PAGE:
Here is my latest creation, still warm and fresh from the oven: a sweet almond bread that follows the guidelines of the ‘Gut and Psychology Syndrome’ nutritional program.

Freshly baked Almond Bread

I am thrilled about the healing potential of this approach: Autism, Dyslexia, ADD, ADHD, Bi-Polar, Leaky Gut, Auto-immune conditions etc.. Please read up for yourself on Dr. Natasha Campbell-McBride’s website: www.gaps.me!

Lydia and I have been experimenting lately with all kinds of fermented raw milk products, like Kefir, Yoghurt, Sour Cream and Viili. With a steady supply of local grass-fed raw buffalo milk and cream (check out the picture below!) and organic jersey cow cream. A true joy!

Stocks and Broth from different organic sources and game have become another staple in our diet. So much that I will be teaching a half-day workshop on it in Mahurangi West on September 29th, 2012. Check out the details here. If you or one of your family members falls into the GAPS symptom category go ahead and book you space by contacting us here or directly on our Events page.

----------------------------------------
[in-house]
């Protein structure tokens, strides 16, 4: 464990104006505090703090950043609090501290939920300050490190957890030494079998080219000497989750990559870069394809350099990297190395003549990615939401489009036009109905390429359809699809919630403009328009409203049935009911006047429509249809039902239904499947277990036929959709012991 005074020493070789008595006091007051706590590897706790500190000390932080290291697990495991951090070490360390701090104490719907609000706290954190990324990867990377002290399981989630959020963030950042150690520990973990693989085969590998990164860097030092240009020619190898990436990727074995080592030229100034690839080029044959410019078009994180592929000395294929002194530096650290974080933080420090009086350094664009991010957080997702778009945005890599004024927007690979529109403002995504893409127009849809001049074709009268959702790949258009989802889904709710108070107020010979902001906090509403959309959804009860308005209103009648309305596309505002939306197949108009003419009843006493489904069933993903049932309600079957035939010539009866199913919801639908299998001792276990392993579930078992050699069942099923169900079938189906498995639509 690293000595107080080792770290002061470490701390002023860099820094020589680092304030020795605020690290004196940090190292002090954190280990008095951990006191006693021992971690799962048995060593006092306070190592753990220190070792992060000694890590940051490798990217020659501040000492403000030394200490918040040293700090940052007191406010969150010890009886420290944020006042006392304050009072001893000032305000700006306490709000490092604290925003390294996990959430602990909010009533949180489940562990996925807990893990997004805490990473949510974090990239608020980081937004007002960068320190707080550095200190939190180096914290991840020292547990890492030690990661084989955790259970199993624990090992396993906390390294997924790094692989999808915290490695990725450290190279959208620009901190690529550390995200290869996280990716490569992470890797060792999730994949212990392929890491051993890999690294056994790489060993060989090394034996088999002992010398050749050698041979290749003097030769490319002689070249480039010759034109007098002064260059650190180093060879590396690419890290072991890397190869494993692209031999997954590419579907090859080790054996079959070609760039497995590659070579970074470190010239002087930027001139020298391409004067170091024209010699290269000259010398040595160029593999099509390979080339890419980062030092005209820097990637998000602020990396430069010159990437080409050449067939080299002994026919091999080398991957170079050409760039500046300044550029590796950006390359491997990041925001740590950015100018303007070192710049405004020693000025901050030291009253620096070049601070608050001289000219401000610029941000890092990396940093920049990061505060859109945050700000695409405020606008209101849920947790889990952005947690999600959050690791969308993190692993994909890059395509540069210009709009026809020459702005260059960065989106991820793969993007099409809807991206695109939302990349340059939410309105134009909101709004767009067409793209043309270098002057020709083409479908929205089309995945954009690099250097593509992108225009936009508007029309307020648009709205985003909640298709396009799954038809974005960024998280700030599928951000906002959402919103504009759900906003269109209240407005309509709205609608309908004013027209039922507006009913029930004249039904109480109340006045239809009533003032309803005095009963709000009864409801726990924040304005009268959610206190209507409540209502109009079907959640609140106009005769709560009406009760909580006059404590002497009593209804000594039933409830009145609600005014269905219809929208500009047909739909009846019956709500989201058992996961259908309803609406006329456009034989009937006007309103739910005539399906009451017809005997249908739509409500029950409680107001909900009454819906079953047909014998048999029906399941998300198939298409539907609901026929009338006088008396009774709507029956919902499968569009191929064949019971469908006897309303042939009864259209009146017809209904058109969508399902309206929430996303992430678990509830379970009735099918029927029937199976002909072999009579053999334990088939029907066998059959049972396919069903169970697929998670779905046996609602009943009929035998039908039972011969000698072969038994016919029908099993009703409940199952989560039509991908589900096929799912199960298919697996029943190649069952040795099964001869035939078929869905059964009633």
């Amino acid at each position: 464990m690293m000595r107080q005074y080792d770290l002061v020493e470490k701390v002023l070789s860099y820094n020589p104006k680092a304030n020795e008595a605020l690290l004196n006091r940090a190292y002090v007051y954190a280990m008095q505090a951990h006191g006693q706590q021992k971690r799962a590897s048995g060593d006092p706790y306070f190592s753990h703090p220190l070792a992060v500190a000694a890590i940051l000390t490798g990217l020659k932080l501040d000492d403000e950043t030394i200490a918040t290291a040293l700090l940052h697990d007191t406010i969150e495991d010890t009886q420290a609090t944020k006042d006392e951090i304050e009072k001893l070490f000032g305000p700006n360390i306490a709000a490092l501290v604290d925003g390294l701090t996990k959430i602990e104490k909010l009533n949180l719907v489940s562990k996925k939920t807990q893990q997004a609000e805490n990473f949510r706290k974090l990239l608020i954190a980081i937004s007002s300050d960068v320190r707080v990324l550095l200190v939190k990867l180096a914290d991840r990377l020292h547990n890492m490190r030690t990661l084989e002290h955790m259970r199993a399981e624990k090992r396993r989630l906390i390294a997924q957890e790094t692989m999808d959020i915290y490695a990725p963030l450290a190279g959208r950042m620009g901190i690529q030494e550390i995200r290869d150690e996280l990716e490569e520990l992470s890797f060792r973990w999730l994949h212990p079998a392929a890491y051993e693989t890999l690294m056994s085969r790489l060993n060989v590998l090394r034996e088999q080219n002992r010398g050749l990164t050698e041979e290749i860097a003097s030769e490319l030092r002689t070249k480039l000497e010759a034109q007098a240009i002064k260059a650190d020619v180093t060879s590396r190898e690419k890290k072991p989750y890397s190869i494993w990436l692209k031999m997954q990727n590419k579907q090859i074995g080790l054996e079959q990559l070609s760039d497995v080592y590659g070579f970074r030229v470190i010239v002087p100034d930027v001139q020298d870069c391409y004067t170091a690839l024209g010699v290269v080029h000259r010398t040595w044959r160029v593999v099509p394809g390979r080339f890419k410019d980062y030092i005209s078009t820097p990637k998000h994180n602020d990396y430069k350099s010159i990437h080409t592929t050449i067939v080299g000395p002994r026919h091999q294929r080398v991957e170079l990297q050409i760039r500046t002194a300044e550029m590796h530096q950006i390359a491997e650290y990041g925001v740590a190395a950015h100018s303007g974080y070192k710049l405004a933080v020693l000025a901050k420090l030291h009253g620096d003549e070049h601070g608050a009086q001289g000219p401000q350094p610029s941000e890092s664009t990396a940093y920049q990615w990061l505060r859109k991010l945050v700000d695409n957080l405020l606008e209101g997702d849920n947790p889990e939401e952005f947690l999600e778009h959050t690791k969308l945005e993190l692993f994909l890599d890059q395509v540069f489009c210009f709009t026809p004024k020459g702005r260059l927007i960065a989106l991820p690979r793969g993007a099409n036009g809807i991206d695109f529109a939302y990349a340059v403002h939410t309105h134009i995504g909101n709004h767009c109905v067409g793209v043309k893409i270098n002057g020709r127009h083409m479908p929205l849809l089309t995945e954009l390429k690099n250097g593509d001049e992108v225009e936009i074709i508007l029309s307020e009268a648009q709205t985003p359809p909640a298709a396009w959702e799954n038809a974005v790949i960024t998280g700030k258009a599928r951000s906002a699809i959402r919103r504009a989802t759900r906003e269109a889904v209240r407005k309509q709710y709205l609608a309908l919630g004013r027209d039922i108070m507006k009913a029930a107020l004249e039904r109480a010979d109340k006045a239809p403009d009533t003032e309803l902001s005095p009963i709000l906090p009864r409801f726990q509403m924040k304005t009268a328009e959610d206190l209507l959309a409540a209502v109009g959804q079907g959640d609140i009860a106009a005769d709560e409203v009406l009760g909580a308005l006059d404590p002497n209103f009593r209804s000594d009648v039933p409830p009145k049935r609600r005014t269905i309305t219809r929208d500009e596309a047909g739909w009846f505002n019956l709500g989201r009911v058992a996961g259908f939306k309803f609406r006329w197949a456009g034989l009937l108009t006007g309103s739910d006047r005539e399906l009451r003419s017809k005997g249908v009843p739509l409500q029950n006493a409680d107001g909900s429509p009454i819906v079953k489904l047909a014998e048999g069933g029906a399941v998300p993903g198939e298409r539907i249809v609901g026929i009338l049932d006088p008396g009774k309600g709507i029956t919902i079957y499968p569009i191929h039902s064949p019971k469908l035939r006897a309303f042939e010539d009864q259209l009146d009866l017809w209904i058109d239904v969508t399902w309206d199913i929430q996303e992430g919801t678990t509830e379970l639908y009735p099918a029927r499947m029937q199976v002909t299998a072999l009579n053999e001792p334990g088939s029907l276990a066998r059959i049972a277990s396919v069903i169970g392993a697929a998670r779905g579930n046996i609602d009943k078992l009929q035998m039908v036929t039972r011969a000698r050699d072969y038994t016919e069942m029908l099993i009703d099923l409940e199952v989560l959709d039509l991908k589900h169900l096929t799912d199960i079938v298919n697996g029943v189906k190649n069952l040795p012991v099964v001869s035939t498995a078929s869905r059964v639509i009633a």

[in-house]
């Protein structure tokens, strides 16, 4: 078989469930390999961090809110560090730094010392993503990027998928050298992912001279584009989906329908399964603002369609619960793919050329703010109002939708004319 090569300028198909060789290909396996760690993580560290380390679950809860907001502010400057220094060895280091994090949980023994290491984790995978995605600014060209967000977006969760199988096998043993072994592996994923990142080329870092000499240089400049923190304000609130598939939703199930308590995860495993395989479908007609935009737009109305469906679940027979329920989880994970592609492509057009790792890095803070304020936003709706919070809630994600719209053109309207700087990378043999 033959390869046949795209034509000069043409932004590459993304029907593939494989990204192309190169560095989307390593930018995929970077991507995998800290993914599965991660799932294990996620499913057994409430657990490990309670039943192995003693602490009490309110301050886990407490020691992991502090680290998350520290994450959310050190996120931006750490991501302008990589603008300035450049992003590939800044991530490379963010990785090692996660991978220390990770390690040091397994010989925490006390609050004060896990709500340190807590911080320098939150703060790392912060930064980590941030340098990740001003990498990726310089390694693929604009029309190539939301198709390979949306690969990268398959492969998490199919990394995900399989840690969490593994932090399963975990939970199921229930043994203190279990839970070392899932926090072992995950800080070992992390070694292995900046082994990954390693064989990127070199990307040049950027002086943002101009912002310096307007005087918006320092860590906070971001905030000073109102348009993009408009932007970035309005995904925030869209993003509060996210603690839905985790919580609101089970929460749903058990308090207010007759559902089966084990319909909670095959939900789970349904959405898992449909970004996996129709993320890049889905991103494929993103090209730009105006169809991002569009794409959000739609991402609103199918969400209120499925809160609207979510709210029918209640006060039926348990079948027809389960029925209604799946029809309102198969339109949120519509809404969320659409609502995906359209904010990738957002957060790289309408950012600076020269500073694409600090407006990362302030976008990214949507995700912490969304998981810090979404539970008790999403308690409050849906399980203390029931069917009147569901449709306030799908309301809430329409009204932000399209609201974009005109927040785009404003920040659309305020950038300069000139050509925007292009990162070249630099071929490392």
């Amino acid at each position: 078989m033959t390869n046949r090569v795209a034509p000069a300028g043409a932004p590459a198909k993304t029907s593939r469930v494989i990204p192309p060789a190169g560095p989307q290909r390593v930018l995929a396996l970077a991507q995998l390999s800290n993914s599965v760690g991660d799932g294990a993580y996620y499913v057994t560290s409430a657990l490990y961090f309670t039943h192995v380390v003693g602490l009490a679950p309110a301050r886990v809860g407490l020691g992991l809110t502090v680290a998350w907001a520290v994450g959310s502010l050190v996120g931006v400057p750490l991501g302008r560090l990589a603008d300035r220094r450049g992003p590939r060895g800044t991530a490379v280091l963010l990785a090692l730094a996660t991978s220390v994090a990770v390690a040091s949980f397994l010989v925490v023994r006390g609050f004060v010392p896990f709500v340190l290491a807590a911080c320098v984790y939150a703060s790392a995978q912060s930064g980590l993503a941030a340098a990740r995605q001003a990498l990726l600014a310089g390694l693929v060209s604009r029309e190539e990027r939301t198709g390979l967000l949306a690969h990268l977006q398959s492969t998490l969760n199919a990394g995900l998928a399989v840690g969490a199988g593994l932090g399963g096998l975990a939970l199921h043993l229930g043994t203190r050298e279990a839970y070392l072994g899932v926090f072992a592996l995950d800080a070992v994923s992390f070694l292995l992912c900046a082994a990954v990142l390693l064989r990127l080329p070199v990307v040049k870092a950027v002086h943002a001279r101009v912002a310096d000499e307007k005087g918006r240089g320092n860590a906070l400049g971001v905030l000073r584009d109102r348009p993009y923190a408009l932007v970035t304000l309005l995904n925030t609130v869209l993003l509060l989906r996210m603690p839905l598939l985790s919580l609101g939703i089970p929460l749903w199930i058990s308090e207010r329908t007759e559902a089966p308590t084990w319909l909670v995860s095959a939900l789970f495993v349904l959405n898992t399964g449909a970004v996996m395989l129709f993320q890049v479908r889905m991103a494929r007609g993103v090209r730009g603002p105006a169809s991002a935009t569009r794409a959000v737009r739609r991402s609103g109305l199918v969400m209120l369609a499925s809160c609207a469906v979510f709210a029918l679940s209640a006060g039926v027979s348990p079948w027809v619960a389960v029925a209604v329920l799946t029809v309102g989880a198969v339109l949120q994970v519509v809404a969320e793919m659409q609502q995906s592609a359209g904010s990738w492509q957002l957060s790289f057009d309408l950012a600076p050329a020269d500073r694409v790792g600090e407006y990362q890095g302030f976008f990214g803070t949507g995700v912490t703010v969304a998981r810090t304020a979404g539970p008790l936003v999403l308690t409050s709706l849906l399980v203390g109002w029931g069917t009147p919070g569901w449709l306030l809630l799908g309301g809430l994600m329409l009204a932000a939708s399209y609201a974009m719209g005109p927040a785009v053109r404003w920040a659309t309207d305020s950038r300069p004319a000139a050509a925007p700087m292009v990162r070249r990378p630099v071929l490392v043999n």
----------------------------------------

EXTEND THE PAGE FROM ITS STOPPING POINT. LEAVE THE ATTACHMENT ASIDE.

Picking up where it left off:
A bowl of Broth

Yet here is the recipe for the ultimate pleasing sweet almond bread for anyone (your kids included) on the GAPS nutritional program. Please check the allowed foods for the phase you are currently in!

Almond Bread sliced

Sweet Almond Banana Bread

  • 750ml/3c organic almond flour
  • 1/4c homemade yoghurt (we use raw buffalo milk)
  • 3 eggs, from pastured hens or ducks
  • pinch of natural sea salt
  • 1 teaspoon of raw organic honey, local is best!
  • 1/4t organic vanilla powder
  • 2 ripe bananas, mashed
  • 2T Kombucha, optional
  • 1T chia seeds
  1. Whisk the eggs. While whisking add the yoghurt, then the honey, vanilla powder, salt and kombucha.